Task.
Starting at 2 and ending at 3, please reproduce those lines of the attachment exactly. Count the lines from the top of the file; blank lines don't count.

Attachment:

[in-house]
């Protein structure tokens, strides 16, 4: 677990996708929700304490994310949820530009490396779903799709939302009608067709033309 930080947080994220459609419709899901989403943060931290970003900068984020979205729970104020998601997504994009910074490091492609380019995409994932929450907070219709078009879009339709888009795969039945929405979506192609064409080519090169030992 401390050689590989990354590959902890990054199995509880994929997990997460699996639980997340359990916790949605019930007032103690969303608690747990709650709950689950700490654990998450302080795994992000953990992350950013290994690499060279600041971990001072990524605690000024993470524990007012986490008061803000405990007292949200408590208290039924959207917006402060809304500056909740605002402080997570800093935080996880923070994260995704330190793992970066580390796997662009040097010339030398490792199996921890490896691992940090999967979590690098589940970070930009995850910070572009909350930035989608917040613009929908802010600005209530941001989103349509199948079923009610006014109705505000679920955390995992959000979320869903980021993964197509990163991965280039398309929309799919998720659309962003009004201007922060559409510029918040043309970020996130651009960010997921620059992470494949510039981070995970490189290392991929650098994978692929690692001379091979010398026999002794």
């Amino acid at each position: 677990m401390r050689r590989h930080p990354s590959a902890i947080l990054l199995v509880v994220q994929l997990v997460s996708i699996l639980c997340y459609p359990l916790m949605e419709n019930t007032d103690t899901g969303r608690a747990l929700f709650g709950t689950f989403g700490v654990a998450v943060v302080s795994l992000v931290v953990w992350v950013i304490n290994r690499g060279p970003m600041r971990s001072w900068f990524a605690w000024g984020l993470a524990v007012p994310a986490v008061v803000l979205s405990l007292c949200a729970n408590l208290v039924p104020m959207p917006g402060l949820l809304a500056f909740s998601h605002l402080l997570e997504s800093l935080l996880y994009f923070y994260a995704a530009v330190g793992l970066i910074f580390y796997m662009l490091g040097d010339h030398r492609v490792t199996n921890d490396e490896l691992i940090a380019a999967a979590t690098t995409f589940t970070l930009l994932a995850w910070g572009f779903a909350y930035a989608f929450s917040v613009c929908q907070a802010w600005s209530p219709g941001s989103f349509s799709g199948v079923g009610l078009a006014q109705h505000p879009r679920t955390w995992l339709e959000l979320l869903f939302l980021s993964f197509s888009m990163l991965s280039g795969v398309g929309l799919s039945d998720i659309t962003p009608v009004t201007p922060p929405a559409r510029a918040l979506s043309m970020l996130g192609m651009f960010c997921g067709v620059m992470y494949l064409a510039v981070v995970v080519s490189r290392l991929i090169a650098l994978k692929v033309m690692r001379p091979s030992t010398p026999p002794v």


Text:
């Protein structure tokens, strides 16, 4: 677990996708929700304490994310949820530009490396779903799709939302009608067709033309 930080947080994220459609419709899901989403943060931290970003900068984020979205729970104020998601997504994009910074490091492609380019995409994932929450907070219709078009879009339709888009795969039945929405979506192609064409080519090169030992 401390050689590989990354590959902890990054199995509880994929997990997460699996639980997340359990916790949605019930007032103690969303608690747990709650709950689950700490654990998450302080795994992000953990992350950013290994690499060279600041971990001072990524605690000024993470524990007012986490008061803000405990007292949200408590208290039924959207917006402060809304500056909740605002402080997570800093935080996880923070994260995704330190793992970066580390796997662009040097010339030398490792199996921890490896691992940090999967979590690098589940970070930009995850910070572009909350930035989608917040613009929908802010600005209530941001989103349509199948079923009610006014109705505000679920955390995992959000979320869903980021993964197509990163991965280039398309929309799919998720659309962003009004201007922060559409510029918040043309970020996130651009960010997921620059992470494949510039981070995970490189290392991929650098994978692929690692001379091979010398026999002794």
């Amino acid at each position: 677990m401390r050689r590989h930080p990354s590959a902890i947080l990054l199995v509880v994220q994929l997990v997460s996708i699996l639980c997340y459609p359990l916790m949605e419709n019930t007032d103690t899901g969303r608690a747990l929700f709650g709950t689950f989403g700490v654990a998450v943060v302080s795994l992000v931290v953990w992350v950013i304490n290994r690499g060279p970003m600041r971990s001072w900068f990524a605690w000024g984020l993470a524990v007012p994310a986490v008061v803000l979205s405990l007292c949200a729970n408590l208290v039924p104020m959207p917006g402060l949820l809304a500056f909740s998601h605002l402080l997570e997504s800093l935080l996880y994009f923070y994260a995704a530009v330190g793992l970066i910074f580390y796997m662009l490091g040097d010339h030398r492609v490792t199996n921890d490396e490896l691992i940090a380019a999967a979590t690098t995409f589940t970070l930009l994932a995850w910070g572009f779903a909350y930035a989608f929450s917040v613009c929908q907070a802010w600005s209530p219709g941001s989103f349509s799709g199948v079923g009610l078009a006014q109705h505000p879009r679920t955390w995992l339709e959000l979320l869903f939302l980021s993964f197509s888009m990163l991965s280039g795969v398309g929309l799919s039945d998720i659309t962003p009608v009004t201007p922060p929405a559409r510029a918040l979506s043309m970020l996130g192609m651009f960010c997921g067709v620059m992470y494949l064409a510039v981070v995970v080519s490189r290392l991929i090169a650098l994978k692929v033309m690692r001379p091979s030992t010398p026999p002794v």